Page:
Cause and Effect in European Politics and Law

Serbia, Kosovo and the EU - In a Game of Chess for Three

Adelina Marini, Zhaneta Kuyumdzhieva, April 19, 2012

This year St. George's day (May 6th) promises to be interesting and definitely not much of a holiday. Then in Serbia there will be three types of elections in one day - presidential, parliamentarian and local. In the same day it is expected elections to take place in Greece too, which has been the epicentre of the eurozone debt crisis for two years. And for May 6th is scheduled the second round of the presidential elections in France. It is clear that France and Greece will push the Serbian voting aside, at least because these elections are not expected to solve anything specific but only to mark the beginning of a very long way, which Serbia has to walk ... hand in hand with Kosovo. Besides, enlargement is not quite among the main priorities for the EU at the moment, although it is evident that the European Commission is trying to inject new impetus to the most problematic elements of accession.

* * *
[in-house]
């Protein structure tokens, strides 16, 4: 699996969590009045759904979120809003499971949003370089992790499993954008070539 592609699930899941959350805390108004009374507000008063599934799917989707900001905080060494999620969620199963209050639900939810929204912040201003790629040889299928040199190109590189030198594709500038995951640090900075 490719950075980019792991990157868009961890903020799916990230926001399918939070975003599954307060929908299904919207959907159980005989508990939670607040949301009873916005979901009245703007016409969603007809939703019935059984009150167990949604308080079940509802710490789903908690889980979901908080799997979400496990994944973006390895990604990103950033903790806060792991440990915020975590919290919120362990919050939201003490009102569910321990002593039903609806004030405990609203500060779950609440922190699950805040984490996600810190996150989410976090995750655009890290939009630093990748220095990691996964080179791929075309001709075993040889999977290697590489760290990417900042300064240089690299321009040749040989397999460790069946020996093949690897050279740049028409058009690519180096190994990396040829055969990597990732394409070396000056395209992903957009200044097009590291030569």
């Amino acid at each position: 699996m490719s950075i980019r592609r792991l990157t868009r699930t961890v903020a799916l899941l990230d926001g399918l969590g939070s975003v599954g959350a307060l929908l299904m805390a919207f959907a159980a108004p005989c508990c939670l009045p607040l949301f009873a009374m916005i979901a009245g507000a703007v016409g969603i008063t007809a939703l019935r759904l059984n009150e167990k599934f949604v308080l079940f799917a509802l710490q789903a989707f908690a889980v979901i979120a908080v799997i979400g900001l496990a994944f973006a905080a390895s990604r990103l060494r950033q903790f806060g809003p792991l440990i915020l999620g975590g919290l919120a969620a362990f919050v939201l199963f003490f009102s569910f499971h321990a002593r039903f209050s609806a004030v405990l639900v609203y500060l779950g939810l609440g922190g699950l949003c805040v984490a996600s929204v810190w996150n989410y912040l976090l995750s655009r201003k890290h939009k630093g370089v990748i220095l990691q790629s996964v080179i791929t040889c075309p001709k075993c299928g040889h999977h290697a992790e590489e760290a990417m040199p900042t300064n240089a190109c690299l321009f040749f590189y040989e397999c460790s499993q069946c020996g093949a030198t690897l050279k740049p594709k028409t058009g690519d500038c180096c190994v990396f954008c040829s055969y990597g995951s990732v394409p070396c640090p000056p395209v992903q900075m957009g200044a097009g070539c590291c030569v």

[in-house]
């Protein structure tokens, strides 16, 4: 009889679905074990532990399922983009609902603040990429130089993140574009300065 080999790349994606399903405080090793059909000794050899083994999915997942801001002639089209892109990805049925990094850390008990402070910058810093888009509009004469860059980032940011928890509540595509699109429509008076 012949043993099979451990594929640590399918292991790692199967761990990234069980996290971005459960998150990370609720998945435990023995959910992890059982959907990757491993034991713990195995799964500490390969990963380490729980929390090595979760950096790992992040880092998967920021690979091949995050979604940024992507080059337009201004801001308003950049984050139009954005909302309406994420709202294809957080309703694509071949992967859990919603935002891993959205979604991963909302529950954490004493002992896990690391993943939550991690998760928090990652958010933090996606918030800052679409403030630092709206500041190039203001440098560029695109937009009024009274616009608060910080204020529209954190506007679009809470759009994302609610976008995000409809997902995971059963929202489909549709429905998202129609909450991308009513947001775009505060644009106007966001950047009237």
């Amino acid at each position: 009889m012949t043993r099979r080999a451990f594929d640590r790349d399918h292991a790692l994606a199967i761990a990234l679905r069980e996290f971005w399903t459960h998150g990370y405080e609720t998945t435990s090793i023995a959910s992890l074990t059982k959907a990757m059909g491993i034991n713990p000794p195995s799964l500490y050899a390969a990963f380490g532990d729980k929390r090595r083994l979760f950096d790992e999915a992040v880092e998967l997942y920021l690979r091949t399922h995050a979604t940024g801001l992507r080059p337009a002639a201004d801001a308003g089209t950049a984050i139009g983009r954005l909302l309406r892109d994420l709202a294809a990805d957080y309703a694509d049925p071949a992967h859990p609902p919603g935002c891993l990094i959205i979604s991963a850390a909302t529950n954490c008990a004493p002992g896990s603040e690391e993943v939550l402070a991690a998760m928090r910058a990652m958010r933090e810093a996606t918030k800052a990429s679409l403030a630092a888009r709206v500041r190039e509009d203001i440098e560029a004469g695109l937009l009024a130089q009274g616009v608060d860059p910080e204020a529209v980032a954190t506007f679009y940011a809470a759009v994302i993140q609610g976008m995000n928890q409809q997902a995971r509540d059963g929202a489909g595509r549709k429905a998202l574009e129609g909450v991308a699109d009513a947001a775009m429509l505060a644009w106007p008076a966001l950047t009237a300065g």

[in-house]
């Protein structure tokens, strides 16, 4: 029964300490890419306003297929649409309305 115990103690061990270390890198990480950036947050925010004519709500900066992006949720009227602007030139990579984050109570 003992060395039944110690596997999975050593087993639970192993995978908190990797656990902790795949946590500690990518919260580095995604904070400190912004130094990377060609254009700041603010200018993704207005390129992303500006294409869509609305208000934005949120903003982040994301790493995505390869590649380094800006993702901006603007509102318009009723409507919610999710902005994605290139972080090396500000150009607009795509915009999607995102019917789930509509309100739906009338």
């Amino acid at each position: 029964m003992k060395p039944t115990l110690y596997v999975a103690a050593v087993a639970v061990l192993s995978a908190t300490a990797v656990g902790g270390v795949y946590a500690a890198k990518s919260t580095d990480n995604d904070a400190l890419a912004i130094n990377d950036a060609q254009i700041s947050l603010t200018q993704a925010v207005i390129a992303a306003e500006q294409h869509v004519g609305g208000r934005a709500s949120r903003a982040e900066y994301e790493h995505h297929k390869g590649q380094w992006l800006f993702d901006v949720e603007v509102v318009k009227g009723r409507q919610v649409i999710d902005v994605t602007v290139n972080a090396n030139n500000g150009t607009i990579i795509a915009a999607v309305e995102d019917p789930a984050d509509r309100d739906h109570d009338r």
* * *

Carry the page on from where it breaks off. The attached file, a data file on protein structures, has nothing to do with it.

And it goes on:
EU is a priority for the main opponents in Serbia's presidential elections

As it becomes clear from the statements of the two main candidates for the presidential elections in neighbouring Serbia - Boris Tadic and Tomislav Nikolic - the European integration is in the foundation of their election platforms. This is great, against the backdrop of the tasks that need to be implemented in order to allow the accession negotiations to start, since a green light was given when Serbia received, after long waiting and much uncertainty, a candidate country status at the Spring European Council. But in order to start negotiations, Belgrade has to invest much efforts to improve its relations with Kosovo.